Entrepreneurial firms are a critical engine for technological change and economic growth. Yet starting and growing a business is by no means an easy feat. In our research, we study how entrepreneurial firms are founded and how they evolve over time as they strive to survive and flourish.
For example, we look into how entrepreneurial firms gain legitimacy for their novel business propositions and how they overcome stigma when things go wrong. Our research sheds light on how firms adopt novel business models and ways of operating, including lean entrepreneurship methods and design thinking. We also examine how advances in digital technologies are enabling entrepreneurs to internationalise much earlier than even just a decade ago.
Growth and change in entrepreneurial firms
As new ventures grow, new challenges arise. How do founding team members allocate formal roles, such as that of the Chief Technology Officer? How do entrepreneurs keep their existing supporters on board when they “pivot”? And how do they seek to overcome stigma when things go wrong? Our research seeks to provide answers to these and other questions and give insights into how entrepreneurs can best manage their firms to achieve their growth ambitions.
Startups, scaleups and internationalisation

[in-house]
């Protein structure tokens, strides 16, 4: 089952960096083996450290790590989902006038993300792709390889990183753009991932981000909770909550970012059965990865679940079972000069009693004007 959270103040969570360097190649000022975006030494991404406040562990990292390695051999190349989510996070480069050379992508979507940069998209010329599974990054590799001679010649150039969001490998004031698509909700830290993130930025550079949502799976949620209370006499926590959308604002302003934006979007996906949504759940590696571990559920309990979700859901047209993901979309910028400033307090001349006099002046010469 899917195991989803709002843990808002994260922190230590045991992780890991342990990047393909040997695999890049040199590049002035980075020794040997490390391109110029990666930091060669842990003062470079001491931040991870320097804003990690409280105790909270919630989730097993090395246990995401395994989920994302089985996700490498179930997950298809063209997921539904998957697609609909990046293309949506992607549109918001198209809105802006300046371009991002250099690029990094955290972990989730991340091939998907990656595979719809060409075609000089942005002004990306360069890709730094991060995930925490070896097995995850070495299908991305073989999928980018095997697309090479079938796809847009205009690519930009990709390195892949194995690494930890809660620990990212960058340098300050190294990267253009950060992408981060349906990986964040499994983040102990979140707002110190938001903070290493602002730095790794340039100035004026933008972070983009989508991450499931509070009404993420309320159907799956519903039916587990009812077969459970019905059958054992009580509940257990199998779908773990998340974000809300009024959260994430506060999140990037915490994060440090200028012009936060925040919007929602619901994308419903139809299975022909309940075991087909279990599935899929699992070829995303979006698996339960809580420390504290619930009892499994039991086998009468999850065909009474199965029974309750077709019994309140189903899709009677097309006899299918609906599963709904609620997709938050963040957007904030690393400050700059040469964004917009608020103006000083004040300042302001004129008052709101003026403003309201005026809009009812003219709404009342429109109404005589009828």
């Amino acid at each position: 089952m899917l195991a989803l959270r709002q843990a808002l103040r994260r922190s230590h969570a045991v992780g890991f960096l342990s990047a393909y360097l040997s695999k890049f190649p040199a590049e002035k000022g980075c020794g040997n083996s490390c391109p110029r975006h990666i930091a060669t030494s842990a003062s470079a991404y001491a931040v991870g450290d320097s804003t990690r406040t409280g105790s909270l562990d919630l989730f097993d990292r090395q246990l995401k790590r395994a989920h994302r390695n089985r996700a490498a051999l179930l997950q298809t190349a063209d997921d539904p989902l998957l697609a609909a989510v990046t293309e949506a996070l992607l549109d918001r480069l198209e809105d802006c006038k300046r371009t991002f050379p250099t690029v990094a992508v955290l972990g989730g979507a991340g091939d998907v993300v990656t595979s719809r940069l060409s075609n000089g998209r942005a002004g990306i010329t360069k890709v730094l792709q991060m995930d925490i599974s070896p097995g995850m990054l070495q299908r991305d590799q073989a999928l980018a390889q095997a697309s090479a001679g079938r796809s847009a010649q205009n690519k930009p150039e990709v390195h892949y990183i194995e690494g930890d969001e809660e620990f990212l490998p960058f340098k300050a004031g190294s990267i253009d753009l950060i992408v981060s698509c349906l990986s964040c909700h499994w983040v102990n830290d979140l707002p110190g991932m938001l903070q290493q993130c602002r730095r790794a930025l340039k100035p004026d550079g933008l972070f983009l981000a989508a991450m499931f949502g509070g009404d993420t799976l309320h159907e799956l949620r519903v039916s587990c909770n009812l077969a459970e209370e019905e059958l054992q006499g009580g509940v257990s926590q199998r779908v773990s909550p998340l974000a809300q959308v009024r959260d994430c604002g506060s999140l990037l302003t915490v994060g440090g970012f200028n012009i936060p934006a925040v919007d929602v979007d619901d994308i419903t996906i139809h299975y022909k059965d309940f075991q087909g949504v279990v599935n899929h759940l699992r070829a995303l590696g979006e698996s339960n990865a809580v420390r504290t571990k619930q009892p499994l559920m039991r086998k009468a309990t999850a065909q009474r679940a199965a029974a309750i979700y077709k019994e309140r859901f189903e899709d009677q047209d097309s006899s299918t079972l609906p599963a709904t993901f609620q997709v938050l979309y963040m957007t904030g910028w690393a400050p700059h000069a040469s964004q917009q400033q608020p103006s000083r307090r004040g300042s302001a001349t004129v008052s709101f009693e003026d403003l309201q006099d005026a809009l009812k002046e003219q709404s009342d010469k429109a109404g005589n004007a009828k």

Advancement in digital technologies make it easier for startups to internationalise and scale up their operations. Many famous scaleups, including unicorn firms such as Airbnb and Uber, operated in multiple markets right from the outset. Our research looks into how entrepreneurial firms achieve internationalisation and how they overcome obstacles in this process.
Selected academic output
- Imprinting beyond the founding phase: how sedimented imprints develop over time by Bart Clarysse, Nelson Phillips and Lien de Cuyper
- The art of the pivot: How new ventures manage identification relationships with stakeholders as they change direction by Christian Hampel, Paul Tracey and Klaus Weber
- The company you keep: How an organisation's horizontal partnerships affect employee organisational identification by T. Bettina Cornwell, Jennifer Howard-Grenville and Christian Hampel
- Digital affordances, spatial affordances, and the genesis of entrepreneurial ecosystems by Erkko Autio, Satish Nambisan, Llewellyn D. W. Thomas and Mike Wright